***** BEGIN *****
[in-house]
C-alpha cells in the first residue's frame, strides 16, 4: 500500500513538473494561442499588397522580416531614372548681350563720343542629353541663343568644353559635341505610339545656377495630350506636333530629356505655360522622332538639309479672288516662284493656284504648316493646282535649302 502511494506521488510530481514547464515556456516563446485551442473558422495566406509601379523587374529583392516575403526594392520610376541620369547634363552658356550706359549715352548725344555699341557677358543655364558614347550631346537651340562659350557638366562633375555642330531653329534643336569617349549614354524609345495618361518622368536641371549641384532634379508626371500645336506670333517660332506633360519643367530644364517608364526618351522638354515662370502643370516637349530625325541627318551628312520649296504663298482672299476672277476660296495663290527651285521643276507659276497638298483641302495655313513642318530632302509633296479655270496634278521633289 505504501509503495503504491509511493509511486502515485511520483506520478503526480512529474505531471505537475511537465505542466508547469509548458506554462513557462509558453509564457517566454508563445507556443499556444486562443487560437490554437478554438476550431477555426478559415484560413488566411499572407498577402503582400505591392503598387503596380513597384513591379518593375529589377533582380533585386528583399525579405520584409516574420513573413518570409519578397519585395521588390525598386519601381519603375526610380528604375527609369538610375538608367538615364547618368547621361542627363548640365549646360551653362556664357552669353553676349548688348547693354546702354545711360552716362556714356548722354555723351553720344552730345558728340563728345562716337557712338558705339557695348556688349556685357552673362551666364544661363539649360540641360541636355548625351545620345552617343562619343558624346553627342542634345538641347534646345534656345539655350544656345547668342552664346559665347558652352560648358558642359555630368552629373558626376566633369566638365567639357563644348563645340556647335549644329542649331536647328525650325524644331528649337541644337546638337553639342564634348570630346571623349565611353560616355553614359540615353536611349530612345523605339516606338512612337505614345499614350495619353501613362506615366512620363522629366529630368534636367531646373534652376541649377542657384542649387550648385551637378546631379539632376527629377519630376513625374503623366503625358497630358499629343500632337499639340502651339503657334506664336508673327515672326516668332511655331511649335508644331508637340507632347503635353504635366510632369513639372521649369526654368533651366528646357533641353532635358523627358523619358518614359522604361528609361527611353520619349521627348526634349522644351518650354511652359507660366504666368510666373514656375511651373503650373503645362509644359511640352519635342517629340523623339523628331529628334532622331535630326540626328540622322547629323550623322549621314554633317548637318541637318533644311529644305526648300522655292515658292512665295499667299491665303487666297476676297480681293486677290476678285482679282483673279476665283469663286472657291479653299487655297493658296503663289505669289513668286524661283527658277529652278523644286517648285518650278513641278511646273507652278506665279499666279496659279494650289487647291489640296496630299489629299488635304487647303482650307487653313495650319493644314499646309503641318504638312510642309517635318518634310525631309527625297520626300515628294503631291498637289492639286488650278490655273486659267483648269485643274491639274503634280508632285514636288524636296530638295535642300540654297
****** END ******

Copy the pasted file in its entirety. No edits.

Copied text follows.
[in-house]
C-alpha cells in the first residue's frame, strides 16, 4: 500500500513538473494561442499588397522580416531614372548681350563720343542629353541663343568644353559635341505610339545656377495630350506636333530629356505655360522622332538639309479672288516662284493656284504648316493646282535649302 502511494506521488510530481514547464515556456516563446485551442473558422495566406509601379523587374529583392516575403526594392520610376541620369547634363552658356550706359549715352548725344555699341557677358543655364558614347550631346537651340562659350557638366562633375555642330531653329534643336569617349549614354524609345495618361518622368536641371549641384532634379508626371500645336506670333517660332506633360519643367530644364517608364526618351522638354515662370502643370516637349530625325541627318551628312520649296504663298482672299476672277476660296495663290527651285521643276507659276497638298483641302495655313513642318530632302509633296479655270496634278521633289 505504501509503495503504491509511493509511486502515485511520483506520478503526480512529474505531471505537475511537465505542466508547469509548458506554462513557462509558453509564457517566454508563445507556443499556444486562443487560437490554437478554438476550431477555426478559415484560413488566411499572407498577402503582400505591392503598387503596380513597384513591379518593375529589377533582380533585386528583399525579405520584409516574420513573413518570409519578397519585395521588390525598386519601381519603375526610380528604375527609369538610375538608367538615364547618368547621361542627363548640365549646360551653362556664357552669353553676349548688348547693354546702354545711360552716362556714356548722354555723351553720344552730345558728340563728345562716337557712338558705339557695348556688349556685357552673362551666364544661363539649360540641360541636355548625351545620345552617343562619343558624346553627342542634345538641347534646345534656345539655350544656345547668342552664346559665347558652352560648358558642359555630368552629373558626376566633369566638365567639357563644348563645340556647335549644329542649331536647328525650325524644331528649337541644337546638337553639342564634348570630346571623349565611353560616355553614359540615353536611349530612345523605339516606338512612337505614345499614350495619353501613362506615366512620363522629366529630368534636367531646373534652376541649377542657384542649387550648385551637378546631379539632376527629377519630376513625374503623366503625358497630358499629343500632337499639340502651339503657334506664336508673327515672326516668332511655331511649335508644331508637340507632347503635353504635366510632369513639372521649369526654368533651366528646357533641353532635358523627358523619358518614359522604361528609361527611353520619349521627348526634349522644351518650354511652359507660366504666368510666373514656375511651373503650373503645362509644359511640352519635342517629340523623339523628331529628334532622331535630326540626328540622322547629323550623322549621314554633317548637318541637318533644311529644305526648300522655292515658292512665295499667299491665303487666297476676297480681293486677290476678285482679282483673279476665283469663286472657291479653299487655297493658296503663289505669289513668286524661283527658277529652278523644286517648285518650278513641278511646273507652278506665279499666279496659279494650289487647291489640296496630299489629299488635304487647303482650307487653313495650319493644314499646309503641318504638312510642309517635318518634310525631309527625297520626300515628294503631291498637289492639286488650278490655273486659267483648269485643274491639274503634280508632285514636288524636296530638295535642300540654297